I spent the past weekend in San Francisco dropping in on conversations and watching people. It’s a bad habit. I justify my questionable behavior by telling myself that I’m an observer of human nature, and that it’s OK. I find people fascinating, and the writer me relishes in completing their story. I liken it to playing piano scales or Sudoku. The practice of instantaneous creativity keeps me nimble on the blank page.
As with any pub-crawl, we started the day hitting the more glamorous sites in San Francisco. By the end of the night, we were in the pub singing with the sailors and thinking we were shoe-ins for American Idol. But during the day and before the world grew hazy from too many libations, I remembered to make notes.
Sometimes the writer in me stumbles upon some juicy stuff.
Convo 1: No words, only pensive stares:
At the first stop—the swank bar in the Fairmont Hotel—the well-dressed couple sitting across from one another were drinking martinis, and not talking. She was looking off in the distance, while he watched her intently. I imagined he was wondering if she was having an affair. The furrowed brows and the rueful expression in his eyes made he think he was asking himself if she had stopped loving him.
At the wine bar in the Ferry building, a stern looking, hefty woman with tattoos on her arms, sat atop the barstool reapplying her lipstick. She scowled at her reflection in the compact as her smacked her lips. She looked up at the man sitting across from her and said, “Sometimes I wish I looked different, you know, less me and more like someone…else…” She paused. I assumed she was waiting for him to respond. Since I couldn’t hear what he said, I imagined him to be thinking, If you only smiled more often you’d would be beautiful, but you’re never content. You’re always unhappy and nitpicking. You make me crazy half the time. Sometimes I wish we weren’t married.
“If I get Alzheimer’s, shoot me,” said the well-preserved woman to a younger identical version of herself.
“Will do,” the younger woman eagerly replied with fists clenched and thumbs pointed upward while wearing a mischievous grin.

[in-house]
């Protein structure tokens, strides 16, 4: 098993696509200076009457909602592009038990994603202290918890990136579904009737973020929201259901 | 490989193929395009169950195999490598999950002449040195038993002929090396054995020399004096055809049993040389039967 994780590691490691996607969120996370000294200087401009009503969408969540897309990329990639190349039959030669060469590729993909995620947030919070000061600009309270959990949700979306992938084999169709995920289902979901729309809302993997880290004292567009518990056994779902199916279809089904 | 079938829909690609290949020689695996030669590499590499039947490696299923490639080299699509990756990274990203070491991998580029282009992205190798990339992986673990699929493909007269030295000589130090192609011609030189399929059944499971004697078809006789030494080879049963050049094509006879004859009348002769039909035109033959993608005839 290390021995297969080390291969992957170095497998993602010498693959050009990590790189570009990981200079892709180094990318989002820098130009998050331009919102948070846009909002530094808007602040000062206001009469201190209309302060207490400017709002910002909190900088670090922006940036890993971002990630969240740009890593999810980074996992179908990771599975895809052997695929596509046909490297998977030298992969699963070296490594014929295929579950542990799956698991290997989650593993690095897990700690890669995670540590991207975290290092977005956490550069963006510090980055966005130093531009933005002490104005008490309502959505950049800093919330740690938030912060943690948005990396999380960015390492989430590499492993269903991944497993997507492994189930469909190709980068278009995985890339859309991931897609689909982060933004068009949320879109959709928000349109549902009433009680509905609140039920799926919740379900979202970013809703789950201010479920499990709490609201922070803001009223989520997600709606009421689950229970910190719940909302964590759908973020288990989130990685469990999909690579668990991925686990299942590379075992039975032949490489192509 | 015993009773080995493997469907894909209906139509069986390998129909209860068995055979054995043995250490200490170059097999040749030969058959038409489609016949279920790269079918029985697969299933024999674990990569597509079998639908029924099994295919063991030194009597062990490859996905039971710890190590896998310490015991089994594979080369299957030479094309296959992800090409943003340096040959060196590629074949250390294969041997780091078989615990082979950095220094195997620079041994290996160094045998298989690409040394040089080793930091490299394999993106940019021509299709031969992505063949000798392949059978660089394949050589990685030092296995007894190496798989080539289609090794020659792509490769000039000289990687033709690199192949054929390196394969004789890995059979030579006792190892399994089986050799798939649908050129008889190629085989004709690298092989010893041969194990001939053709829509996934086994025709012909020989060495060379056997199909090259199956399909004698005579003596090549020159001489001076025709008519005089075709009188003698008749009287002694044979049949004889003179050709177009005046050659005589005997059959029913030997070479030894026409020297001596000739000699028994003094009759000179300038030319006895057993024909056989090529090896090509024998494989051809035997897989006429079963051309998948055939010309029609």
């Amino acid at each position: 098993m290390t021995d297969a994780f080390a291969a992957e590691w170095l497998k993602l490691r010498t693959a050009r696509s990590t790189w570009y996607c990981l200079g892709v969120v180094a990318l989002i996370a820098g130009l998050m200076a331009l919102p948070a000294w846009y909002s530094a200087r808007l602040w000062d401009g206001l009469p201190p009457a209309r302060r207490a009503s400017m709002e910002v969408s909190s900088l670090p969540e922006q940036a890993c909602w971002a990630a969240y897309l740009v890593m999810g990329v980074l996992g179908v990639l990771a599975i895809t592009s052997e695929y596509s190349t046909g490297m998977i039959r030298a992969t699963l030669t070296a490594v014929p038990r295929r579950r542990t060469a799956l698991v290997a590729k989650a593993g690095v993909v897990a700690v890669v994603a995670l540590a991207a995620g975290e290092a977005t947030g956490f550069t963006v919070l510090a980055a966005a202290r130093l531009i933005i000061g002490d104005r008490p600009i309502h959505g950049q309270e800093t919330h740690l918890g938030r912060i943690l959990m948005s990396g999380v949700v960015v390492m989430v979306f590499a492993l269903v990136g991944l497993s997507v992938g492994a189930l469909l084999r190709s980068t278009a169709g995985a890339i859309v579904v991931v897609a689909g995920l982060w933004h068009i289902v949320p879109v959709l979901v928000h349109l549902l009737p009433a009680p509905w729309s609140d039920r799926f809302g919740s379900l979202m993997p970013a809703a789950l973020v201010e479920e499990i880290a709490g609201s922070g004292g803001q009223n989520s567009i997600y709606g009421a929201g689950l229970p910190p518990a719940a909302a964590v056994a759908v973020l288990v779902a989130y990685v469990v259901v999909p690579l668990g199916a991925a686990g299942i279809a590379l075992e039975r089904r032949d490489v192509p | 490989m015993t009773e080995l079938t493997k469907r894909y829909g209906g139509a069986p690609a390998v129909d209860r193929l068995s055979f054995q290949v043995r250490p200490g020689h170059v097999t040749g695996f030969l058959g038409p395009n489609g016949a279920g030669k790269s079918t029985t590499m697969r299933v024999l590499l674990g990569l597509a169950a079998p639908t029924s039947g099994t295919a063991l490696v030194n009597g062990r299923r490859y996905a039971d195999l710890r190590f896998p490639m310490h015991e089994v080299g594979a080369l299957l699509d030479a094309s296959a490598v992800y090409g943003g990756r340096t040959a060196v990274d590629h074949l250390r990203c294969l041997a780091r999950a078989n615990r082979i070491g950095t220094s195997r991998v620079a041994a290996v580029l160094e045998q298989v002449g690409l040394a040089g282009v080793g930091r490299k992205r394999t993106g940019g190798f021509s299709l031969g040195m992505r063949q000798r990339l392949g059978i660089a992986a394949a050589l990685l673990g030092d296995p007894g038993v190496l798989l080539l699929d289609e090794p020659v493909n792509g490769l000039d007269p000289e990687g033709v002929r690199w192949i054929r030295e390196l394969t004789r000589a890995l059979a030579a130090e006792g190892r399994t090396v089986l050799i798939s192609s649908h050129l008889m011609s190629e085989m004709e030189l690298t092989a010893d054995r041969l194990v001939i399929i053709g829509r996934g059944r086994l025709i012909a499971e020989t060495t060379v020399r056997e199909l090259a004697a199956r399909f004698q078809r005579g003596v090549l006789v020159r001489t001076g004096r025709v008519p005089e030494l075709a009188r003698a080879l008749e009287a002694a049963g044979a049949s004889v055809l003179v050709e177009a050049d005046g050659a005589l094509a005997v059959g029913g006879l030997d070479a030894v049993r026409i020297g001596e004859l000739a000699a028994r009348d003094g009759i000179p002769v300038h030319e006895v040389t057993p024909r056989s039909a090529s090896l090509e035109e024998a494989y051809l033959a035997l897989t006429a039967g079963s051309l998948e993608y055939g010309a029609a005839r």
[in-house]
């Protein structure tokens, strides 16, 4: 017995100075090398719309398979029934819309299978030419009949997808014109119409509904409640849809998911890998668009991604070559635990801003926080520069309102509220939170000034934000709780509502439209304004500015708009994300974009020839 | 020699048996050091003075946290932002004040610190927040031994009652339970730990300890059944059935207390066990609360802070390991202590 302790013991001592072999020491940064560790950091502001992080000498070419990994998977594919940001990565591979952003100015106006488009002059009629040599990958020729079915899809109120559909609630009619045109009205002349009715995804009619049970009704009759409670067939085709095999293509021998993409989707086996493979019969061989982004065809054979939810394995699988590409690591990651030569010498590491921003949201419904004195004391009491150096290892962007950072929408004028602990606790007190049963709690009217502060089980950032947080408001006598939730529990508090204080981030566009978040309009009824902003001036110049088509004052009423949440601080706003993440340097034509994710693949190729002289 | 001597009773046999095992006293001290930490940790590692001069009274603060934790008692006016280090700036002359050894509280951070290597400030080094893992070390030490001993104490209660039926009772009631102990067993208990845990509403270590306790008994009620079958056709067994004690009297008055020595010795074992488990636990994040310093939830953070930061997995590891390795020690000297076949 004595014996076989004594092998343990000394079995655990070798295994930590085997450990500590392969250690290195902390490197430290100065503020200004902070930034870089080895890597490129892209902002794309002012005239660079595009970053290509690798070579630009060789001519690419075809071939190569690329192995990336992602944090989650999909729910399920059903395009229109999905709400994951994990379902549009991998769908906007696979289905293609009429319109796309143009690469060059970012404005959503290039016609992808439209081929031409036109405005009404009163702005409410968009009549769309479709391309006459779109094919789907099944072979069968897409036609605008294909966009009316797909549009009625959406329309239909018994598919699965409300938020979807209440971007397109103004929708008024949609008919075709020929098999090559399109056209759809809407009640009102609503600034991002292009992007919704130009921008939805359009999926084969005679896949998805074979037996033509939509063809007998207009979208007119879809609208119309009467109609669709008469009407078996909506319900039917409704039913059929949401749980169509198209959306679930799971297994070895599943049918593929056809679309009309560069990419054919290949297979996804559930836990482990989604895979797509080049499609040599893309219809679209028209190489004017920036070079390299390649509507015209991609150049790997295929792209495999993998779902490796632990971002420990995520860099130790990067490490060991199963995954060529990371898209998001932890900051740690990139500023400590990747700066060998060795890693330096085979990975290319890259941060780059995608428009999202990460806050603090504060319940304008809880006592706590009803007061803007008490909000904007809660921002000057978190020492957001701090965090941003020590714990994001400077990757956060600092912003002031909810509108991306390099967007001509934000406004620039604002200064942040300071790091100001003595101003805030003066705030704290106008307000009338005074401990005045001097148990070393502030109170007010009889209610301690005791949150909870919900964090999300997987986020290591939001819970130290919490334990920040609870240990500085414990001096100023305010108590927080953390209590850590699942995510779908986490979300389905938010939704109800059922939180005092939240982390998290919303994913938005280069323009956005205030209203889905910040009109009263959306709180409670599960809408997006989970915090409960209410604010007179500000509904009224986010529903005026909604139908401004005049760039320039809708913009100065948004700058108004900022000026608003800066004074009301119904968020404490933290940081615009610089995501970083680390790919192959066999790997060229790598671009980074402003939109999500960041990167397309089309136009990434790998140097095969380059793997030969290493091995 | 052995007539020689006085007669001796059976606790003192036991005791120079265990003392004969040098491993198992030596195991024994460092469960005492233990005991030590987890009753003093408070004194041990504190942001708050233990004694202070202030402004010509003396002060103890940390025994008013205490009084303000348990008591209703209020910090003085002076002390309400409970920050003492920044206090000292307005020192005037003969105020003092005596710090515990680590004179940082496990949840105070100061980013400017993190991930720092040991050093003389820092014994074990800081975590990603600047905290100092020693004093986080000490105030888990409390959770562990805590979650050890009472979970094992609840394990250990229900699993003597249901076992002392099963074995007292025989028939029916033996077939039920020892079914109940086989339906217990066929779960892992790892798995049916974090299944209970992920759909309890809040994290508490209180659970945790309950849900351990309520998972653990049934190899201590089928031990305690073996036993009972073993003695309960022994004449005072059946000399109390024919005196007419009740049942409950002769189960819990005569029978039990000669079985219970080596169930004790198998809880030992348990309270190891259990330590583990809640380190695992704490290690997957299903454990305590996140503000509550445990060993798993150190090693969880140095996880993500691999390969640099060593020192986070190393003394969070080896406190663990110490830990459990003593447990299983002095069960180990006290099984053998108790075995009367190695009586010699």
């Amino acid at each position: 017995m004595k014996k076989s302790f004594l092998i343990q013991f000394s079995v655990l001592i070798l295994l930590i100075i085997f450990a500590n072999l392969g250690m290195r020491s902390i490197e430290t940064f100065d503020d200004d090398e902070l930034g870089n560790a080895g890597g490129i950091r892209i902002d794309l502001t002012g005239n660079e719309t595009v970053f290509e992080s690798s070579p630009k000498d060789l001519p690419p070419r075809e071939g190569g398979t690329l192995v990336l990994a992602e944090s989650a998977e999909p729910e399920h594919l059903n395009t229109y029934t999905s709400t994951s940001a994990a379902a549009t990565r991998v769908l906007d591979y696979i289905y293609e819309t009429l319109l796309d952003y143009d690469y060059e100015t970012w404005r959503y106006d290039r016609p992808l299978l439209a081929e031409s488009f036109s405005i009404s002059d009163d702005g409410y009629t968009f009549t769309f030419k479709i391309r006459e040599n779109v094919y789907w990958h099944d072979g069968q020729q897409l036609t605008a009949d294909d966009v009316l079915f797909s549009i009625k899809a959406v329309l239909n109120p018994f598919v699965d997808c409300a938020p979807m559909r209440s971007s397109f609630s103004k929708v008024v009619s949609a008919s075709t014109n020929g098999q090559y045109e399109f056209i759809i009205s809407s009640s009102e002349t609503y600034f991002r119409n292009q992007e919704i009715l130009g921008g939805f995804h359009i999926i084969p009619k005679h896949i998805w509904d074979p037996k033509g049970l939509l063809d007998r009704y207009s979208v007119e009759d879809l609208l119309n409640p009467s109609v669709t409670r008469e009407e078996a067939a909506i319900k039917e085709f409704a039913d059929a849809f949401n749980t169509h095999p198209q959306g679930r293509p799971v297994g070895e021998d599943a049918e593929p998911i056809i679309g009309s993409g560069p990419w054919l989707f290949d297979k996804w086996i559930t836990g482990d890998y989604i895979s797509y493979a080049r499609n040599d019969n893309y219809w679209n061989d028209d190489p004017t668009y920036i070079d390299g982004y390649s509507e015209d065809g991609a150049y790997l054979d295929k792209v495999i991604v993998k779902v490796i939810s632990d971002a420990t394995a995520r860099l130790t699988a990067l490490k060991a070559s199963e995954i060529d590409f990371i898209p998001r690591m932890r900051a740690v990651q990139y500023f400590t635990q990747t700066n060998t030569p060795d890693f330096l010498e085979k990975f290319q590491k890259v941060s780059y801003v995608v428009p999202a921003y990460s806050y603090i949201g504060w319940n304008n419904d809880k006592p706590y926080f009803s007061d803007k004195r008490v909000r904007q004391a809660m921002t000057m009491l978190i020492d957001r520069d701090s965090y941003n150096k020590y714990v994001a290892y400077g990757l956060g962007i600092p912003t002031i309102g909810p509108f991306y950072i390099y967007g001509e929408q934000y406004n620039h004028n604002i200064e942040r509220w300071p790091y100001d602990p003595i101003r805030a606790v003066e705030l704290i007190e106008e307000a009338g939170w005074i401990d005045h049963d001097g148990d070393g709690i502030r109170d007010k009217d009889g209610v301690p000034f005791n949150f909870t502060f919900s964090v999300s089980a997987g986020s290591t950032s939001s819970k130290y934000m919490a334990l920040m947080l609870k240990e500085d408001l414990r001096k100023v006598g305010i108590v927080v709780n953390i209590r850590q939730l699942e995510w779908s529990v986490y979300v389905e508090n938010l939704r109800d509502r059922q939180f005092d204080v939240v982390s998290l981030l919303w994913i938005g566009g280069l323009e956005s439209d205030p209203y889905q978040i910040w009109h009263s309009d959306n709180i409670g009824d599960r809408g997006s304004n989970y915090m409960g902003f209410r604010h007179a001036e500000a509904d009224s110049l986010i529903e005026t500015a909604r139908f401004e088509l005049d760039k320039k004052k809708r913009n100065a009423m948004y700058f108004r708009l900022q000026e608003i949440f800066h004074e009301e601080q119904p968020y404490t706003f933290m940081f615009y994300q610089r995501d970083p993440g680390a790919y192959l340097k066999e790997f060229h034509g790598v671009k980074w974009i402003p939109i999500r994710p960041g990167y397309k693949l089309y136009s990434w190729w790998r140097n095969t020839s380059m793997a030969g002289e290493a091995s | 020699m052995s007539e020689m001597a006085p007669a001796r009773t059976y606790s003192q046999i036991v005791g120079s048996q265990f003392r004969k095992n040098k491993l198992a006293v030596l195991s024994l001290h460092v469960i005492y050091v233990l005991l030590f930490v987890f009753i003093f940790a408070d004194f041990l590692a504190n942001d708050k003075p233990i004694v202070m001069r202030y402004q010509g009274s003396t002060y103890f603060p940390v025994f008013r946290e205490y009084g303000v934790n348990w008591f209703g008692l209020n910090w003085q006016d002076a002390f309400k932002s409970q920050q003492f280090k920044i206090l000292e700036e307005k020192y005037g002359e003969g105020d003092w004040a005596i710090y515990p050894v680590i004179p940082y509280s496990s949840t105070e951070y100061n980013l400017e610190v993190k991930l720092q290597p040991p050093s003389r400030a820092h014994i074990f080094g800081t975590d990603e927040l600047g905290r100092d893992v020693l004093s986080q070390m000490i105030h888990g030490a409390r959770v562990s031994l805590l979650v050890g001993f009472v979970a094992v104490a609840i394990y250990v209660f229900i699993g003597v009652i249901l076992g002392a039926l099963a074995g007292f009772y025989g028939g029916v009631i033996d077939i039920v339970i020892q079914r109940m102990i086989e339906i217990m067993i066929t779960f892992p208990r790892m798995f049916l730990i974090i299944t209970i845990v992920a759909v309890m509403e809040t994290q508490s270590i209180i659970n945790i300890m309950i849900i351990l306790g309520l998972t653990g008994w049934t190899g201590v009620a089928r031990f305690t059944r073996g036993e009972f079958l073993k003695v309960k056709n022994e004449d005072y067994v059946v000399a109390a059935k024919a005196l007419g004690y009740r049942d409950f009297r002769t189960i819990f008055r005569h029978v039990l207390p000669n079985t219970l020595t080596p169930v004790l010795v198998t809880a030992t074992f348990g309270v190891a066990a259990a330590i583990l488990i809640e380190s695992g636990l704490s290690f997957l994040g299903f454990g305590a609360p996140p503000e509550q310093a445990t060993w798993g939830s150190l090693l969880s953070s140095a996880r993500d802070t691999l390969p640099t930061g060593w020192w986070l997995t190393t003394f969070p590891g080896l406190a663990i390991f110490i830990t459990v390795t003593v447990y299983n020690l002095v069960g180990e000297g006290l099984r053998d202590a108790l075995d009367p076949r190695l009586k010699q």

On my writer’s easel, I see the two women spending the rest of the afternoon slipping in and out of bars talking to people they happen upon, listening to conversations they are not part of, and filling in the missing pieces of the fragmented conversations. All the while, they continuing discussing the mother’s inevitable dance with illness and death.
At a Tapas bar on Geary, an amazonish looking woman with lavish red locks said with a heavy French accent to the somber looking man sitting on her right. “I do love you…very much, but I like having sex with other people. Can you understand this…”
I nearly fell off my chair straining to hear the man’s response, but heard nothing as the remaining conversation played out in hushed tones.
On the imaginary page, the thoroughly modern woman strummed her fingers on the tabletop, clearly agitated having to have this conversation with her lover–again. I was upfront when we started sleeping together—with me there can never be expectations—I am yours forever more, but I have needs you cannot meet. Take me as I am or not at all.
Convo 5: And the most amusing conversation, I heard was at the pub…
“Becka called me last night in a panic and told me Jerry tried getting into bed with her. She said she woke up when he nuzzled up alongside her and started to nibble at her neck,” the thirty-something wearing a Giants baseball cap said between gulps of his pint of Guinness. “How she got his hotel key and not mine…
There were stories in all vignettes, but this particular one took flight. I see Becka’s story unfolding.